Starred Review. Ryan, the current U.S. poet laureate, may well be the oddest and wisest poet to hold that prestigious post. Her tiny, skinny poems pack a punch unlike anything else in contemporary poetry, though not unlike haiku, if haiku could be cut with a dash of Groucho Marx. This, her first retrospective volume, which also contains a book's worth of new poems, is a much-needed introduction to the work of one of our best and most accessible poets. She asks the necessary questions hiding just beneath the obvious ones: Why isn't it all/ more marked,/ why isn't every wall/ graffitied, every park tree/ stripped/... / Not why people are; why not more violent? Odd rhymes draw crystal clear relations between disparate thoughts we never realized had always gone together: As/ though our garden/ could be one bean/ and we'd rejoice if/ it flourishes, as/ though one bean/ could nourish us. Pithy poems manage to encapsulate far more than their few words should be able to hold, as in Bitter Pill, a new poem: A bitter pill/ doesn't need/ to be swallowed/ to work. Just/ reading your name/ on the bottle/ does the trick. Sassy, smart, and deep as they are hilarious, Ryan's poems are among the best. (Mar.)
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*Starred Review* This ample but representative collection should attract new readers curious about the work of America’s current poet laureate and should also satisfy those familiar with Ryan’s conversational but tightly wrought poems. Her strength lies in creating short-lined poems that slide past the reader like notes from a journal but that, unlike many such efforts, are not merely self-indulgent anecdotes or predictable bromides. Rather, readers find surprise arising from each incident or pondering, creating an effect like that of the classical Zen haiku that starts out commonplace and rises to philosophical heights. Ryan’s observation of a spider weaving begins with a comment on how “from other / angles the / fibers look / fragile,” then embeds itself in the spider’s own viewpoint, from which those fibers are “coarse ropes” requiring “heavy work” to get in place in the web. The point of this close reading of insect life reveals itself in the last lines: “It / isn’t ever / delicate / to live.” Ryan’s work is best read slowly and observing intervals between poems, for the similarity of form among them risks dulling the attention when they are read one quickly after another. Also, her work, consistently excellent as it is, deserves careful reading. --Patricia MonaghanSee all Editorial Reviews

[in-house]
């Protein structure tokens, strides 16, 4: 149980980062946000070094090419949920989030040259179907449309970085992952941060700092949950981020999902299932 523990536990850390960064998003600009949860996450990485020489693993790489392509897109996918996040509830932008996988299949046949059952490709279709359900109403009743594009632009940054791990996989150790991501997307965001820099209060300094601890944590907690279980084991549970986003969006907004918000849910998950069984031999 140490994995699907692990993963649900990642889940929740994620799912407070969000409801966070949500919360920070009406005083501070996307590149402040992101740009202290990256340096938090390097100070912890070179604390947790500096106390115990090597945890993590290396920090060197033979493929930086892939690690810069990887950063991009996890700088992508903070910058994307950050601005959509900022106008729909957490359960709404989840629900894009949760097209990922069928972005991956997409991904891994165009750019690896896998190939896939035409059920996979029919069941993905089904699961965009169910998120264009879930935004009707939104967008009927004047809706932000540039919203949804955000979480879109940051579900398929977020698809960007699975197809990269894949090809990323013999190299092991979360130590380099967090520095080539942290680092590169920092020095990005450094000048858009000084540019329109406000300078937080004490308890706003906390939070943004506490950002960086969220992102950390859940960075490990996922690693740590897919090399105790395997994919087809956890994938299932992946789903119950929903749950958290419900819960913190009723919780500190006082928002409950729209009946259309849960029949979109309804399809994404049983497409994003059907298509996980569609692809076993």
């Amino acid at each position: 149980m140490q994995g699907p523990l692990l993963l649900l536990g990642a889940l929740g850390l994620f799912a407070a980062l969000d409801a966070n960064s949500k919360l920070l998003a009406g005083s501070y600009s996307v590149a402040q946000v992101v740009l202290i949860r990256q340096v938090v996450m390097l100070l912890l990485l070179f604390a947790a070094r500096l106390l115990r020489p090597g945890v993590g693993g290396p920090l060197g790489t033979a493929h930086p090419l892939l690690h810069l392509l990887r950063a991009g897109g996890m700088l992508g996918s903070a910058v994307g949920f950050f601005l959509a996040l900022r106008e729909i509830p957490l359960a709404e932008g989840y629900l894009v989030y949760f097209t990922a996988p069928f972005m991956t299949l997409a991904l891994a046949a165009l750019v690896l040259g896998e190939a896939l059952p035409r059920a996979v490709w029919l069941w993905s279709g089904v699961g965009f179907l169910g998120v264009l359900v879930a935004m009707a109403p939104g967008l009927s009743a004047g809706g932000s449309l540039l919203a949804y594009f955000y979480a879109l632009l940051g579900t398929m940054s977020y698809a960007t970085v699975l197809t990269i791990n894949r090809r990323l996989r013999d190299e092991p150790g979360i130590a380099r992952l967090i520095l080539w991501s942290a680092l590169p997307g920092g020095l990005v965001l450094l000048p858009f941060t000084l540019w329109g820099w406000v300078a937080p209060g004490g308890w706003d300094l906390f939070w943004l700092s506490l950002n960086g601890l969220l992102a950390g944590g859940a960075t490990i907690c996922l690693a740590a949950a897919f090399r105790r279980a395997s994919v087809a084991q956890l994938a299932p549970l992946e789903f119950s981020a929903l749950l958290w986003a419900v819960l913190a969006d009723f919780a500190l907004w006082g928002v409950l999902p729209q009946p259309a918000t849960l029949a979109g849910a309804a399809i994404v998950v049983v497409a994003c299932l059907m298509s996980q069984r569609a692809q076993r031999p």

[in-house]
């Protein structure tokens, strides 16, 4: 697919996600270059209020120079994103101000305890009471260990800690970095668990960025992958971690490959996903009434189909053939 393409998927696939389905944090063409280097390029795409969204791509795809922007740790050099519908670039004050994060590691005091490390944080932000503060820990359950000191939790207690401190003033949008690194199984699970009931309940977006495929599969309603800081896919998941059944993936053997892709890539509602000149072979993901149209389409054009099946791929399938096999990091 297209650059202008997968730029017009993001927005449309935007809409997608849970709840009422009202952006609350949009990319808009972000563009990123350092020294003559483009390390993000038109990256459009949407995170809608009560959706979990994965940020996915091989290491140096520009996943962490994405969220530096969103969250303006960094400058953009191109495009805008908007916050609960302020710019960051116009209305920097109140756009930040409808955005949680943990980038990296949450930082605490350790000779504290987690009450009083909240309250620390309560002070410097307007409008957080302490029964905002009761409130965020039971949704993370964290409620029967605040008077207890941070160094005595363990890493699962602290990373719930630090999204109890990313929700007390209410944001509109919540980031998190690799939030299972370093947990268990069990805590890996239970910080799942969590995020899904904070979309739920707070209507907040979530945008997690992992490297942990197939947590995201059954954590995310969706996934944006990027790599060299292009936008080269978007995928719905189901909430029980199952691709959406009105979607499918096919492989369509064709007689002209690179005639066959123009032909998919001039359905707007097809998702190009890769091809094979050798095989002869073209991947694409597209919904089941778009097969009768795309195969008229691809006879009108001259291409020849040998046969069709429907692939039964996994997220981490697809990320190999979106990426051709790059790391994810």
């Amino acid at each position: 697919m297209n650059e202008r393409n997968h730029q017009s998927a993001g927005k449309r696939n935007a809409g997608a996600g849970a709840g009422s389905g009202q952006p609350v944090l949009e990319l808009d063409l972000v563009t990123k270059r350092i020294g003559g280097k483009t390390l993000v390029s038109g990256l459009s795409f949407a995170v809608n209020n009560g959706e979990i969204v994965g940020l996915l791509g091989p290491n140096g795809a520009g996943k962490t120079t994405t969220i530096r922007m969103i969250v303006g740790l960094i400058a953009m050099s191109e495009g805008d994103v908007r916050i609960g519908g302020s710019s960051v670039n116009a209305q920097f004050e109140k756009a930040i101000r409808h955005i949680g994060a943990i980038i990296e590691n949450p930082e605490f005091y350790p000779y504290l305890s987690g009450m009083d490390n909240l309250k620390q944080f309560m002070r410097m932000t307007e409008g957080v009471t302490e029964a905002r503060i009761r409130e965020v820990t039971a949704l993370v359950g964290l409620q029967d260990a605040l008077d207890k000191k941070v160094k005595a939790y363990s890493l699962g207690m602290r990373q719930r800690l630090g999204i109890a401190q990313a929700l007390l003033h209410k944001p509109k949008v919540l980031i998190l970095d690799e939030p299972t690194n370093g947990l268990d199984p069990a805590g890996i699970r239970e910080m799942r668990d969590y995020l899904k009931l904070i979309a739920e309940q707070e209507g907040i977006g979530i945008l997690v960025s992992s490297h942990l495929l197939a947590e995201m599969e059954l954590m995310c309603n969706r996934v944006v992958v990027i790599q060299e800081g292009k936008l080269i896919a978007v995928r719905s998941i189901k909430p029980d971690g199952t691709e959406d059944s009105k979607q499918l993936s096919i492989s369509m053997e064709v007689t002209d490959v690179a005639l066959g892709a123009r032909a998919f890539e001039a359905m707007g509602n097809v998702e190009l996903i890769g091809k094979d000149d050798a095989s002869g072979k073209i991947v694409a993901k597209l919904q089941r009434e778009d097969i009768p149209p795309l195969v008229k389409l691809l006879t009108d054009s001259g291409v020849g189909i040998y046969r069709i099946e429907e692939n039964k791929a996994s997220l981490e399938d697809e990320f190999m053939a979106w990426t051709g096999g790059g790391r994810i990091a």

the best of it: new and selected poems is a great read where less is definitely more. I can assure you this is paring down the words you need to say something profound. Read morePublished 1 month ago by Sueellen N. Byram
Some formal aspects of Kay Ryan's poetry have already been remarked upon a lot, e.g., the sporadic and imperfect rhymes (which are nice but can also be a little too much... Read morePublished 9 months ago by Eitan
This is standard practice for all written poetry - whether on paper or online. It's not hard to do - and shows poor conversion skills from paper to Kindle.Published 11 months ago by Hal
Ms Ryan has the ability to penetrate into the subtleties and nuances of ordinary experiences and relationships and deploy them to captivate the reader in a direct and homey way. Read morePublished 14 months ago by Sherab K
I love the the attention to the line in her poetry. I love the way she plays with rhyme, but the rhymes are not usually at line's end. Read morePublished 15 months ago by Louise T. Taylor
Philosophy for infants ('Where is is/when is is was?'), this is both cutesy and prosaic. Take away the line breaks and what do you get? Read morePublished on May 30, 2013 by Simon Barrett 'Il Penseroso'
lip-smacking poems, all of them ! Kay is a rollicking good read. Come and get it, you'll be glad you did.Published on February 26, 2013 by Rosemary Powell
Read from start to finish, then read it again. There is no poem that is not a delight to the mind, especially for those that hunger after great poetry. Read morePublished on January 25, 2013 by Cathy Jewell